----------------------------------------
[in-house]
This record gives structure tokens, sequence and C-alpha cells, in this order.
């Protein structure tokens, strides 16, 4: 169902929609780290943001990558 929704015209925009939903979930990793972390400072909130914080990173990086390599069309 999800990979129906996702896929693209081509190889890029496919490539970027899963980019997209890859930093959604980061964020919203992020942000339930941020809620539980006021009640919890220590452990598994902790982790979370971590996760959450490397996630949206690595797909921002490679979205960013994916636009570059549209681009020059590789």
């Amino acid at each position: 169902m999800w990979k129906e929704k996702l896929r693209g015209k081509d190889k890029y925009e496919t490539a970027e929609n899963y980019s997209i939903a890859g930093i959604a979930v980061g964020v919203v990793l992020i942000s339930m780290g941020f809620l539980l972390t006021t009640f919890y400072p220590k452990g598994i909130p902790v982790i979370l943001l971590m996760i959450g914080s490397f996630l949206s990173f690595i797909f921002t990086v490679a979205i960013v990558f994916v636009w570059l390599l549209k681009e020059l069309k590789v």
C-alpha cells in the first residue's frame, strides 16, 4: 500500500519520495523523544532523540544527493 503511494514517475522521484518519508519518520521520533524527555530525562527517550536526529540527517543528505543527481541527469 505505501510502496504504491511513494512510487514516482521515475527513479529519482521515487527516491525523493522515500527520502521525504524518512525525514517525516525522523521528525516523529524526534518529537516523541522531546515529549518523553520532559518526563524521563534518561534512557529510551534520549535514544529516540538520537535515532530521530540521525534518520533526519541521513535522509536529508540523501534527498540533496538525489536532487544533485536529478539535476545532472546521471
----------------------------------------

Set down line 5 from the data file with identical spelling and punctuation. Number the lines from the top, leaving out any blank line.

C-alpha cells in the first residue's frame, strides 16, 4: 500500500519520495523523544532523540544527493 503511494514517475522521484518519508519518520521520533524527555530525562527517550536526529540527517543528505543527481541527469 505505501510502496504504491511513494512510487514516482521515475527513479529519482521515487527516491525523493522515500527520502521525504524518512525525514517525516525522523521528525516523529524526534518529537516523541522531546515529549518523553520532559518526563524521563534518561534512557529510551534520549535514544529516540538520537535515532530521530540521525534518520533526519541521513535522509536529508540523501534527498540533496538525489536532487544533485536529478539535476545532472546521471